Investigating On-campus Engineering Student Organizations as Means of Promoting Ethical Development
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Civil, Construction and Environmental EngineeringPolitical SciencePhilosophy and Religious Studies
Ethics is and should be intrinsic to engineering. However, many engineering students do not recognize that every engineering decision contains ethical dimensions and that underlying values and current sociopolitical and cultural contexts can influence those decisions. One potential way to enhance engineering students’ ethical development is through extra-curricular activities (ECAs). ECAs can include many topics and interests, such as student societies (e.g., fraternities and sororities) and cultural and social organizations (e.g., Society of Hispanic Professional Engineers, Latinos in Science and Engineering, Society of Women Engineers). Previous studies emphasize that participation in student organizations plays an important role in the ethical development of students. Despite this important role, it is not clear whether some student organizations are more successful at enhancing ethical development of engineering students than others, or if it is the act of participation in these organizations itself has an effect on students’ ethical development. We hypothesize that the more organizations students participate in, the higher their ethical development will be. As such, we ask, does participation in more organizations enhances students’ overall moral development? To respond to this question, we distributed a survey to senior engineering students (n=165) at one Midwestern university in the spring of 2020. The survey captured demographics information, membership in student organizations, and the standardized Defining Issue Test-2 (DIT-2), which measures students’ ethical developmental indices (Personal Interest, Maintaining Norms, Post-conventional Thinking Score, and N2Score). The preliminary results suggest that there are significant differences between the groups of students who participated in one organization and two organizations as well as between one organization and three or more organizations, with the largest difference between those who participated in one organization and those who participated in three or more organizations. This suggests that it is possible that students with low PI scores become involved in more student organizations. This project studies student organizations as key sites for ethical learning. The research suggests that students should be encouraged to participate in more student organizations in order to promote their overall ethical development.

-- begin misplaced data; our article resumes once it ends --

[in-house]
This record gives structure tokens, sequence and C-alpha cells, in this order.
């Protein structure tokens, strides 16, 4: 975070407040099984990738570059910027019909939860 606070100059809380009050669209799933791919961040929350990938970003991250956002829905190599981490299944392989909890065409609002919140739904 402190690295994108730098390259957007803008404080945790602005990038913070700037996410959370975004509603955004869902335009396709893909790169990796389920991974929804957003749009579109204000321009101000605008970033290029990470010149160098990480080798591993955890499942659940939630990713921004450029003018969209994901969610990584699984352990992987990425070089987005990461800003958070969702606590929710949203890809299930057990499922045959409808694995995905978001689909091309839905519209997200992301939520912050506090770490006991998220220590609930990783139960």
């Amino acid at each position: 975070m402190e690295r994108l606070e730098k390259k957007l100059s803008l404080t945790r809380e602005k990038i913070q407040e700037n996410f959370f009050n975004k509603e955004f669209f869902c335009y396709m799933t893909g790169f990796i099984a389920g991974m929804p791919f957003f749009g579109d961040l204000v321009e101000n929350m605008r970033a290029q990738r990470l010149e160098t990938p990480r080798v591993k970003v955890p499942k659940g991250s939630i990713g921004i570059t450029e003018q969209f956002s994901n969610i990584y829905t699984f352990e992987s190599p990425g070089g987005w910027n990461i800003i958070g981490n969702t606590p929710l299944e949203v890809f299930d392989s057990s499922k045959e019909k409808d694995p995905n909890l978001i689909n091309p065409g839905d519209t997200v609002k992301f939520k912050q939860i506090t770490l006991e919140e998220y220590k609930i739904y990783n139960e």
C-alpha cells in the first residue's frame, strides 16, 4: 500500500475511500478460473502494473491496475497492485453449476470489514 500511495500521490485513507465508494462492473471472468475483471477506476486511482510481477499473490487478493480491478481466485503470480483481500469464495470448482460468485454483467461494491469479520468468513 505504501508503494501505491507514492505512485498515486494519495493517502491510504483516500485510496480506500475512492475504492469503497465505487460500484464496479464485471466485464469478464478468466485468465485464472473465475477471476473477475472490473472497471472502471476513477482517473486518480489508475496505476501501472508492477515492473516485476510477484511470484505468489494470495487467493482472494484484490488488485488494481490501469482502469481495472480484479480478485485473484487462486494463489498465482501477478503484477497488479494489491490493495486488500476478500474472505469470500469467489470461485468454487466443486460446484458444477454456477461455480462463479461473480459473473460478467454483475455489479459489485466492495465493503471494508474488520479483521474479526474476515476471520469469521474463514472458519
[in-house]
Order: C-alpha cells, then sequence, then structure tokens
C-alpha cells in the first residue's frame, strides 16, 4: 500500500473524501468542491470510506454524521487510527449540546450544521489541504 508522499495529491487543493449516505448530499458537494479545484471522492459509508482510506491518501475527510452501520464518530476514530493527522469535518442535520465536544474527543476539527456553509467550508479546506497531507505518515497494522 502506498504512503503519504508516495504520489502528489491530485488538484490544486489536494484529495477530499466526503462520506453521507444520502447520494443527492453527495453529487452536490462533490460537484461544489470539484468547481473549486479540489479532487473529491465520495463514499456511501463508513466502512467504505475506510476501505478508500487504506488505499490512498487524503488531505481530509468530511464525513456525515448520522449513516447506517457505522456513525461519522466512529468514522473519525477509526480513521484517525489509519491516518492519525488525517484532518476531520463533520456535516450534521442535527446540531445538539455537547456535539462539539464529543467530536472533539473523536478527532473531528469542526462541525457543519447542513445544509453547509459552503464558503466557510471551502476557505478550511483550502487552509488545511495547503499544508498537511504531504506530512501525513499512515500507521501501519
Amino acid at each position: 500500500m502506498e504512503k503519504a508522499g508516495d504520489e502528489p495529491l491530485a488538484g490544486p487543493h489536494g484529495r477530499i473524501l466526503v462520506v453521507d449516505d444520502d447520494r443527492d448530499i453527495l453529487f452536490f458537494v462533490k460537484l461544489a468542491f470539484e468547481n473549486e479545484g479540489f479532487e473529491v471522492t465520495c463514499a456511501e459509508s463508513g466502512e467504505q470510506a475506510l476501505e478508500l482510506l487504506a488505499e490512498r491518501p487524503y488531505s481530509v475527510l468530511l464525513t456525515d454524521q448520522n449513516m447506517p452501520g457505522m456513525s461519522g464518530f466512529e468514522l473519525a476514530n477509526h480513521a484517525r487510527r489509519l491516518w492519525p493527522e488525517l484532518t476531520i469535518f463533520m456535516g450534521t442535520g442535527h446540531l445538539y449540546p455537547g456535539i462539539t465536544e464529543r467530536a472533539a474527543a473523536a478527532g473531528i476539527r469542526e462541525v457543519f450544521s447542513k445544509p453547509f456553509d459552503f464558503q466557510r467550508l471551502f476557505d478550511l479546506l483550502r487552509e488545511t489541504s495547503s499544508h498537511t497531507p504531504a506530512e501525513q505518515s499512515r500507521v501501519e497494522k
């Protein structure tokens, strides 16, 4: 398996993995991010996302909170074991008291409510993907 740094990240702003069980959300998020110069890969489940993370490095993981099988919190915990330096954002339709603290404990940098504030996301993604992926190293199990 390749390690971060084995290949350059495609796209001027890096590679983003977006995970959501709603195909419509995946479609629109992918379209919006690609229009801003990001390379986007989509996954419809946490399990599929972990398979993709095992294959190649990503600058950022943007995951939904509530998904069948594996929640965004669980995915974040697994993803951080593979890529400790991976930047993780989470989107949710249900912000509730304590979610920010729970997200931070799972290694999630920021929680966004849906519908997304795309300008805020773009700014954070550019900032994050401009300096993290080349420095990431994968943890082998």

This conference proceeding is published as Nguyen, Luan M., Cristina Poleacovschi, Kasey M. Faust, Kate Padgett Walsh, Michaela Leigh LaPatin, Scott Grant Feinstein, and Cassandra Rutherford. "Investigating On-campus Engineering Student Organizations as Means of Promoting Ethical Development." In 2021 ASEE Virtual Annual Conference Content Access. 2021. https://peer.asee.org/37396 ASEE holds the copyright on this document. It may be read by the public free of charge. Authors may archive their work on personal websites or in institutional repositories with the following citation: © 2021 American Society for Engineering Education. Other scholars may excerpt or quote from these materials with the same citation. When excerpting or quoting from Conference Proceedings, authors should, in addition to noting the ASEE copyright, list all the original authors and their institutions and name the host city of the conference. Posted with permission."